Yes, the line of ships is meant to be the German BC's. I only had a brief look at a map to determine placement of those so any crit's are much appreciated. The model used is a very low detail one I found on the web of SMS Seydlitz. I will probably replace it with a low detail model (models) of my own before final render, if I can find the time (even low detail models take a lot of time.)

I have some technical problems with the placement of the German BCs. My model of the Indefatigable class is incomplete (and likely to be so for some time to come) and I am limited to an image which is roughly from the angle it is now. To get the German BCs in shot, they are probably not accurately positioned. They are also probably(?) too close. Any thoughts on this would be much appreciated.

All the best,

Mark
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tone
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PostPosted: Sat Apr 14, 2007 9:11 am    Post subject: Reply with quote

I'd think none of the details of those ships could be discerned even at the close range you show them in this render. I bet you could show them from another angle, and swap in a 200 poly Titanic model and no one would ever know!

tone
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jwduquette1



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PostPosted: Sat Apr 14, 2007 9:11 am    Post subject: Reply with quote

Perspective and range estimation from photos is sort of interesting. I had studied this in regards to various photos taken during the battle of the Denmark Straights. A German photographer – as probably most folks know – recorded much of this battle from his vantage point on the Prinz Eugene. The photo below shows Bismarck at a distance of about 2500meters (give or take 10%) from the photographer on Prinz Eugene. We knew the camera type and focal length so were able to determine an RF (photo scale factor) with reasonable accuracy.





This photo is taken by the same fellow and same camera – but represents a refueling drill between PE and Bismarck some days before Denmark Straights. The distance in this case is less than 300m and probably more on the order of 150 to 200m.



This one is sort of interesting as it gives a good sense of the size of the water columns thrown up by larger caliber shells. This is HMS Centurion being used as a target ship during some sort of gunnery drill. No idea as to distance between observer/photographer and the Centurion.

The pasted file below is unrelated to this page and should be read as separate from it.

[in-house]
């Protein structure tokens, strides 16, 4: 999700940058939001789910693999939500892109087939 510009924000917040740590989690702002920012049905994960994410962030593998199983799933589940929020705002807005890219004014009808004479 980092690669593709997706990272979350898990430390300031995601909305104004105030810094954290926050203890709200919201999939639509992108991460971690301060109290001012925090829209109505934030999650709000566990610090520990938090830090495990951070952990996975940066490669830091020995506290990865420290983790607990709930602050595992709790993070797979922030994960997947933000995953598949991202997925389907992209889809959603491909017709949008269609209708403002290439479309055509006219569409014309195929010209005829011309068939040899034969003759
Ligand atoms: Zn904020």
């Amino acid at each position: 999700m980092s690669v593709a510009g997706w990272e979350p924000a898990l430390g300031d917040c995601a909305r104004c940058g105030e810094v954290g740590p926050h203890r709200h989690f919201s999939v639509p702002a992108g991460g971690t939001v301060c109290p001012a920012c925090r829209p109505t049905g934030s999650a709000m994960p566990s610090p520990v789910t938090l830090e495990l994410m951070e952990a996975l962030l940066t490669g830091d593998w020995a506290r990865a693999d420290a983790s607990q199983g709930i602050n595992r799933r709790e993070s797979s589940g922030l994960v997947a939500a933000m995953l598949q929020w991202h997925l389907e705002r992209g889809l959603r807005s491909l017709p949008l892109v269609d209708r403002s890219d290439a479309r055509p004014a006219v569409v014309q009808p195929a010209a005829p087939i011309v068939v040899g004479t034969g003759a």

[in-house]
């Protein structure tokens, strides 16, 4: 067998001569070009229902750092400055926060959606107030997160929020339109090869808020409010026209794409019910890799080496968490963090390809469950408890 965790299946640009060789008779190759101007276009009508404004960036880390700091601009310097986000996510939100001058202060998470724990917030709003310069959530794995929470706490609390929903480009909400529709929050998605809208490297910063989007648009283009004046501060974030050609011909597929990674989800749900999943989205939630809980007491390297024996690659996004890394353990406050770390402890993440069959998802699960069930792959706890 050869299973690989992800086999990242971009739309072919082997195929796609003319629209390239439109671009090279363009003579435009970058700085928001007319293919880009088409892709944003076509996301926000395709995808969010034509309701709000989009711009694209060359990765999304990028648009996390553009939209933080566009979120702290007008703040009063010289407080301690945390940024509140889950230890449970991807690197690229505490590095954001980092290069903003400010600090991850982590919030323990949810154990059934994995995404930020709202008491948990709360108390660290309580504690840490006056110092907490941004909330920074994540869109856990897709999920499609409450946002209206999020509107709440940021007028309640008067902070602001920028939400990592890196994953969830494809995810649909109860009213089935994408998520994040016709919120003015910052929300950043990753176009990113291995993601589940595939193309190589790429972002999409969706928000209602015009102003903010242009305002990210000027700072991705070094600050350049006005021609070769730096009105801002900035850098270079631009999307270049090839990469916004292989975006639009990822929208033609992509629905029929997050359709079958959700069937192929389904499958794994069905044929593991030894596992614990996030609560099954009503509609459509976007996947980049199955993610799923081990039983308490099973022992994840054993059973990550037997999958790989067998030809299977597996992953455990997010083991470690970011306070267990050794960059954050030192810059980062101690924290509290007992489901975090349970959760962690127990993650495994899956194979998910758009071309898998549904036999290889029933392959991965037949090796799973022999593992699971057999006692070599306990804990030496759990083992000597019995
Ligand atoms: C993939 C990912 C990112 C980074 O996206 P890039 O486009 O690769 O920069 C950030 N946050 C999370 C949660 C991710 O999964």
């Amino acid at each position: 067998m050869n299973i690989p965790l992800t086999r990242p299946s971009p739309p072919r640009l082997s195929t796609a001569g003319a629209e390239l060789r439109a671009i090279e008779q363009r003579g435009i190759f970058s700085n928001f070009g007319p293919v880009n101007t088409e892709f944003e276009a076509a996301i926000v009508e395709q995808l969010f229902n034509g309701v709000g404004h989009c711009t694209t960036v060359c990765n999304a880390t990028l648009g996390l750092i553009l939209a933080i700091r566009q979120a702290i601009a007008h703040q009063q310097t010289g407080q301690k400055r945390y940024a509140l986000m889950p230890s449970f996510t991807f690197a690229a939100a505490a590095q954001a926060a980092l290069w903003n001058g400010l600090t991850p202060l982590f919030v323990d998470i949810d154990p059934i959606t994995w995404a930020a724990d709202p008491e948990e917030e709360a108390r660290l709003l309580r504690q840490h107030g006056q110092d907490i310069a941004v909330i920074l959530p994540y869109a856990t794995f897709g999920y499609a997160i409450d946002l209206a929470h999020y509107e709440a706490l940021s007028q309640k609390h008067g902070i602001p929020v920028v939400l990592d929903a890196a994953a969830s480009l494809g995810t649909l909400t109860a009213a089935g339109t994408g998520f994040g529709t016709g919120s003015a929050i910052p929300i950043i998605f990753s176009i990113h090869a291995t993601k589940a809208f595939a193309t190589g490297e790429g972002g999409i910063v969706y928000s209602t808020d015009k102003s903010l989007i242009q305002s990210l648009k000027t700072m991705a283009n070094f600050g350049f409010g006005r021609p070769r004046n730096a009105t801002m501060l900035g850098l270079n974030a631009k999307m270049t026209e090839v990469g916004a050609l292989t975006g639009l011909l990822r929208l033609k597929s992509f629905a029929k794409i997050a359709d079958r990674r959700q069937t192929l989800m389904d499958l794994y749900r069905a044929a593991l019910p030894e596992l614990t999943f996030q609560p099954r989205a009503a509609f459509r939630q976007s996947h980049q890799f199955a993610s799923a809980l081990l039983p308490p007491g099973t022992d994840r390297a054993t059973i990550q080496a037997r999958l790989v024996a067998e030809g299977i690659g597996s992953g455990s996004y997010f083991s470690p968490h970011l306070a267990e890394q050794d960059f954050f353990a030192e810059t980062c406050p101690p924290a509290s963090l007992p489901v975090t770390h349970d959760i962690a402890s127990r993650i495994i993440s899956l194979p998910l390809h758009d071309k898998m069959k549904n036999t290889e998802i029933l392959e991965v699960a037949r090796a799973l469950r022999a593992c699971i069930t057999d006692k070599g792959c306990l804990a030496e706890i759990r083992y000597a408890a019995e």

My point is sort of vague I guess, but I am interested in the range between the German BC line and the British BC line, and how the German ships might appear at this distance relative to the “camera” angle you are employing in your depiction. Don’t get me wrong – I’m not be critical of your work. It looks great. And my questions are not directly related to your own request for information in this thread. But, I’m interested from the perspective of simulation development. Moreover how does one develop a sense of size and scale for distant objects if one were piecing together a computer sim on Dreadnought battles?

Best Regards
Jeff
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jwduquette1



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PostPosted: Sat Apr 14, 2007 9:17 am    Post subject: Reply with quote

This perhaps a better direct perspective of what I am sort of driving at. What is the distance between photographer and the ships on the horizon?


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jwduquette1



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PostPosted: Sat Apr 14, 2007 9:17 am    Post subject: Reply with quote

tone wrote:
I'd think none of the details of those ships could be discerned even at the close range you show them in this render. I bet you could show them from another angle, and swap in a 200 poly Titanic model and no one would ever know!

tone


yes -- exactly. this is what I am trying to get at.
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PostPosted: Sat Apr 14, 2007 10:13 am    Post subject: Reply with quote

Sorry -- I am perhaps being overally "twitter-payted" by this thread. But it is of interest to me. Anyway this is one of the "Run to the South" situation maps from "Jutland, The German Perspective" by V.E. Tarrant.

I'm not sure exactly where on the German paths their ships would be in relation to the Indefatigable at this moment in the battle. I'd guess the German BCs to be somewhere within the arc of scales I layered onto the map at about the time of the explosion. Assuming that I'm guessing correctly, than the distance looks to be anywehere from about 8.5 to 9 nautical miles -- or about 15750-meters to about 16700-meters.

The situation map is also interesting as it shows wind direction, and the direction of the sun or the light source direction at this time in the battle.